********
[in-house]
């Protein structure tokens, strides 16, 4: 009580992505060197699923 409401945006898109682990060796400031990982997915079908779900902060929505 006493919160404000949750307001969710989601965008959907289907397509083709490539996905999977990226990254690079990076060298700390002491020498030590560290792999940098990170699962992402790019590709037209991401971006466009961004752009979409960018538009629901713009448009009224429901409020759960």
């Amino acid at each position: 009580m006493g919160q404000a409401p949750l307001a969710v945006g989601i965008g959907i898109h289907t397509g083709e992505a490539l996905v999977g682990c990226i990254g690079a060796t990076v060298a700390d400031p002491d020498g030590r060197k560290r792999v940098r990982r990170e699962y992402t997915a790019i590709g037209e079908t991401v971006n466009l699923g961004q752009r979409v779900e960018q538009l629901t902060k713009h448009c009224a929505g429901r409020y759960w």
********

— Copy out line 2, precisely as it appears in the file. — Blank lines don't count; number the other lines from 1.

């Protein structure tokens, strides 16, 4: 009580992505060197699923 409401945006898109682990060796400031990982997915079908779900902060929505 006493919160404000949750307001969710989601965008959907289907397509083709490539996905999977990226990254690079990076060298700390002491020498030590560290792999940098990170699962992402790019590709037209991401971006466009961004752009979409960018538009629901713009448009009224429901409020759960």